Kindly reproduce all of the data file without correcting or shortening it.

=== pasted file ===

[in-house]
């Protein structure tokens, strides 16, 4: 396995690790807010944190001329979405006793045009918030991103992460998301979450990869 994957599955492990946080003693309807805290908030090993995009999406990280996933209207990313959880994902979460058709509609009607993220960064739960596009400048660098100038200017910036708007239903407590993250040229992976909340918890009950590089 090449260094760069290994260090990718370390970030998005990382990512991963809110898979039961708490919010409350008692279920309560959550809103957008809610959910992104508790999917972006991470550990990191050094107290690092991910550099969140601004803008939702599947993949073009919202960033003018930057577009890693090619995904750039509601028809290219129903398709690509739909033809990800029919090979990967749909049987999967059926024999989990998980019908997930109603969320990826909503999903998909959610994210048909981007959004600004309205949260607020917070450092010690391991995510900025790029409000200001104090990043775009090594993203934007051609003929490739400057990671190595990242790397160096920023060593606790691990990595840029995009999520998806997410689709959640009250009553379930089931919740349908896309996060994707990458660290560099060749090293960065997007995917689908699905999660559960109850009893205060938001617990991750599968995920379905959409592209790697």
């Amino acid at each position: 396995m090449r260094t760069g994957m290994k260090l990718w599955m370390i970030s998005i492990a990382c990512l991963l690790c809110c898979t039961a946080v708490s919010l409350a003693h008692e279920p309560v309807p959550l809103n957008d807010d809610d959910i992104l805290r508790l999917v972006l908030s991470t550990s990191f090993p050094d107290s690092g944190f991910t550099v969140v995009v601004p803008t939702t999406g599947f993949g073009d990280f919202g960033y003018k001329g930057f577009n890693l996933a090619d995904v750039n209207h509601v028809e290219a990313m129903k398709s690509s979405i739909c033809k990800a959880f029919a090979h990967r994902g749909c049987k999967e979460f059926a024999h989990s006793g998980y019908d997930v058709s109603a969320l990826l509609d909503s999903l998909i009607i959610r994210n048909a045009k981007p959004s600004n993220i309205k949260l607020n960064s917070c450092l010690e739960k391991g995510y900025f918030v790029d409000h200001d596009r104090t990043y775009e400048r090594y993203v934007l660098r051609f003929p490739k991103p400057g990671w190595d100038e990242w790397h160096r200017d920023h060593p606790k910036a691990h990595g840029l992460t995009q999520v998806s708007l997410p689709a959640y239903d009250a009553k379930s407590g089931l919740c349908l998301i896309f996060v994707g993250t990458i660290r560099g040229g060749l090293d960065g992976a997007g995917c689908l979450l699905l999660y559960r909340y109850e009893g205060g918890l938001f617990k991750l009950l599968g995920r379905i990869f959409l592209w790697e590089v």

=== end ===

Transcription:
[in-house]
């Protein structure tokens, strides 16, 4: 396995690790807010944190001329979405006793045009918030991103992460998301979450990869 994957599955492990946080003693309807805290908030090993995009999406990280996933209207990313959880994902979460058709509609009607993220960064739960596009400048660098100038200017910036708007239903407590993250040229992976909340918890009950590089 090449260094760069290994260090990718370390970030998005990382990512991963809110898979039961708490919010409350008692279920309560959550809103957008809610959910992104508790999917972006991470550990990191050094107290690092991910550099969140601004803008939702599947993949073009919202960033003018930057577009890693090619995904750039509601028809290219129903398709690509739909033809990800029919090979990967749909049987999967059926024999989990998980019908997930109603969320990826909503999903998909959610994210048909981007959004600004309205949260607020917070450092010690391991995510900025790029409000200001104090990043775009090594993203934007051609003929490739400057990671190595990242790397160096920023060593606790691990990595840029995009999520998806997410689709959640009250009553379930089931919740349908896309996060994707990458660290560099060749090293960065997007995917689908699905999660559960109850009893205060938001617990991750599968995920379905959409592209790697």
């Amino acid at each position: 396995m090449r260094t760069g994957m290994k260090l990718w599955m370390i970030s998005i492990a990382c990512l991963l690790c809110c898979t039961a946080v708490s919010l409350a003693h008692e279920p309560v309807p959550l809103n957008d807010d809610d959910i992104l805290r508790l999917v972006l908030s991470t550990s990191f090993p050094d107290s690092g944190f991910t550099v969140v995009v601004p803008t939702t999406g599947f993949g073009d990280f919202g960033y003018k001329g930057f577009n890693l996933a090619d995904v750039n209207h509601v028809e290219a990313m129903k398709s690509s979405i739909c033809k990800a959880f029919a090979h990967r994902g749909c049987k999967e979460f059926a024999h989990s006793g998980y019908d997930v058709s109603a969320l990826l509609d909503s999903l998909i009607i959610r994210n048909a045009k981007p959004s600004n993220i309205k949260l607020n960064s917070c450092l010690e739960k391991g995510y900025f918030v790029d409000h200001d596009r104090t990043y775009e400048r090594y993203v934007l660098r051609f003929p490739k991103p400057g990671w190595d100038e990242w790397h160096r200017d920023h060593p606790k910036a691990h990595g840029l992460t995009q999520v998806s708007l997410p689709a959640y239903d009250a009553k379930s407590g089931l919740c349908l998301i896309f996060v994707g993250t990458i660290r560099g040229g060749l090293d960065g992976a997007g995917c689908l979450l699905l999660y559960r909340y109850e009893g205060g918890l938001f617990k991750l009950l599968g995920r379905i990869f959409l592209w790697e590089v």